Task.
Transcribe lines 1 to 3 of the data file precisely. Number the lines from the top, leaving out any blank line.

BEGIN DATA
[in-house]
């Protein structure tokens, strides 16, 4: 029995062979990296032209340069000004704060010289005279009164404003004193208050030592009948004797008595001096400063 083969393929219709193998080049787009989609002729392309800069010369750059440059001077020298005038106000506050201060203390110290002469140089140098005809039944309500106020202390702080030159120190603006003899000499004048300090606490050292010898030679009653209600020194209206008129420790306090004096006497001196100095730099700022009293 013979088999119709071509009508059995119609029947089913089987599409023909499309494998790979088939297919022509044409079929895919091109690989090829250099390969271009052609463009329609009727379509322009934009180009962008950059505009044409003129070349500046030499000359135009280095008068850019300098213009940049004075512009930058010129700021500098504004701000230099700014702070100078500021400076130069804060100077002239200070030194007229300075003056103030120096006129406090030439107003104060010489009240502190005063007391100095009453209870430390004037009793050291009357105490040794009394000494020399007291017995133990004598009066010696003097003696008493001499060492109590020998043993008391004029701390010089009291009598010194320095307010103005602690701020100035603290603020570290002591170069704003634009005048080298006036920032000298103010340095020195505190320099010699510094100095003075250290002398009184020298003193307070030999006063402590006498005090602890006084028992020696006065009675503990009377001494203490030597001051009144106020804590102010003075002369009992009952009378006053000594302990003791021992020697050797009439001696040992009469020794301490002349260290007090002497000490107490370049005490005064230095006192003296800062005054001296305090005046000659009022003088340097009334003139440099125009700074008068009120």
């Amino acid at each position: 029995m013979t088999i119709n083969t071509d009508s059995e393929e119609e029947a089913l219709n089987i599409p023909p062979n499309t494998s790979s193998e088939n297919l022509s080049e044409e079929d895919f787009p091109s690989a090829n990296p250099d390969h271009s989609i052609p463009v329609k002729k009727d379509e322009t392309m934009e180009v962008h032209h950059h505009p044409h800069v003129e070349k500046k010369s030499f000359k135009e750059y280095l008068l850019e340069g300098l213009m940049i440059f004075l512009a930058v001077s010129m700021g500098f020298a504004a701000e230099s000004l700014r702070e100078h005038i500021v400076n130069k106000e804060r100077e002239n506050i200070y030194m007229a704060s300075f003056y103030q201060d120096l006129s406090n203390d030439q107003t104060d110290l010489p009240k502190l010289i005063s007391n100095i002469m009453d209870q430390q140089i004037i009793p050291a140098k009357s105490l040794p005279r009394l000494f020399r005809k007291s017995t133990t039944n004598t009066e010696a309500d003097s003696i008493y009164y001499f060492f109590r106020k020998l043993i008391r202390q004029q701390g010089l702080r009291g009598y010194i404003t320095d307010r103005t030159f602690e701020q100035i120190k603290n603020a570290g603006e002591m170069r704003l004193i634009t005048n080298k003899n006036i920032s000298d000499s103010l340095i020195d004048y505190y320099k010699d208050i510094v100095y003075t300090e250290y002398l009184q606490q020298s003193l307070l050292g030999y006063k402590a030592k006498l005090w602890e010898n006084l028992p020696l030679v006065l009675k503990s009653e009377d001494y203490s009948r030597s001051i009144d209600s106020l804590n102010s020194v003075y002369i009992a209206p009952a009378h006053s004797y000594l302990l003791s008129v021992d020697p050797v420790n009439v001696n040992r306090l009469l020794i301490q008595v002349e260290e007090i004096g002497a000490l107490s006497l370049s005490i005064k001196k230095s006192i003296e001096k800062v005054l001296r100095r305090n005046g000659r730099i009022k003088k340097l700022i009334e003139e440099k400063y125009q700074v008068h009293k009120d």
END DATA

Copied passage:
[in-house]
């Protein structure tokens, strides 16, 4: 029995062979990296032209340069000004704060010289005279009164404003004193208050030592009948004797008595001096400063 083969393929219709193998080049787009989609002729392309800069010369750059440059001077020298005038106000506050201060203390110290002469140089140098005809039944309500106020202390702080030159120190603006003899000499004048300090606490050292010898030679009653209600020194209206008129420790306090004096006497001196100095730099700022009293 013979088999119709071509009508059995119609029947089913089987599409023909499309494998790979088939297919022509044409079929895919091109690989090829250099390969271009052609463009329609009727379509322009934009180009962008950059505009044409003129070349500046030499000359135009280095008068850019300098213009940049004075512009930058010129700021500098504004701000230099700014702070100078500021400076130069804060100077002239200070030194007229300075003056103030120096006129406090030439107003104060010489009240502190005063007391100095009453209870430390004037009793050291009357105490040794009394000494020399007291017995133990004598009066010696003097003696008493001499060492109590020998043993008391004029701390010089009291009598010194320095307010103005602690701020100035603290603020570290002591170069704003634009005048080298006036920032000298103010340095020195505190320099010699510094100095003075250290002398009184020298003193307070030999006063402590006498005090602890006084028992020696006065009675503990009377001494203490030597001051009144106020804590102010003075002369009992009952009378006053000594302990003791021992020697050797009439001696040992009469020794301490002349260290007090002497000490107490370049005490005064230095006192003296800062005054001296305090005046000659009022003088340097009334003139440099125009700074008068009120």
């Amino acid at each position: 029995m013979t088999i119709n083969t071509d009508s059995e393929e119609e029947a089913l219709n089987i599409p023909p062979n499309t494998s790979s193998e088939n297919l022509s080049e044409e079929d895919f787009p091109s690989a090829n990296p250099d390969h271009s989609i052609p463009v329609k002729k009727d379509e322009t392309m934009e180009v962008h032209h950059h505009p044409h800069v003129e070349k500046k010369s030499f000359k135009e750059y280095l008068l850019e340069g300098l213009m940049i440059f004075l512009a930058v001077s010129m700021g500098f020298a504004a701000e230099s000004l700014r702070e100078h005038i500021v400076n130069k106000e804060r100077e002239n506050i200070y030194m007229a704060s300075f003056y103030q201060d120096l006129s406090n203390d030439q107003t104060d110290l010489p009240k502190l010289i005063s007391n100095i002469m009453d209870q430390q140089i004037i009793p050291a140098k009357s105490l040794p005279r009394l000494f020399r005809k007291s017995t133990t039944n004598t009066e010696a309500d003097s003696i008493y009164y001499f060492f109590r106020k020998l043993i008391r202390q004029q701390g010089l702080r009291g009598y010194i404003t320095d307010r103005t030159f602690e701020q100035i120190k603290n603020a570290g603006e002591m170069r704003l004193i634009t005048n080298k003899n006036i920032s000298d000499s103010l340095i020195d004048y505190y320099k010699d208050i510094v100095y003075t300090e250290y002398l009184q606490q020298s003193l307070l050292g030999y006063k402590a030592k006498l005090w602890e010898n006084l028992p020696l030679v006065l009675k503990s009653e009377d001494y203490s009948r030597s001051i009144d209600s106020l804590n102010s020194v003075y002369i009992a209206p009952a009378h006053s004797y000594l302990l003791s008129v021992d020697p050797v420790n009439v001696n040992r306090l009469l020794i301490q008595v002349e260290e007090i004096g002497a000490l107490s006497l370049s005490i005064k001196k230095s006192i003296e001096k800062v005054l001296r100095r305090n005046g000659r730099i009022k003088k340097l700022i009334e003139e440099k400063y125009q700074v008068h009293k009120d």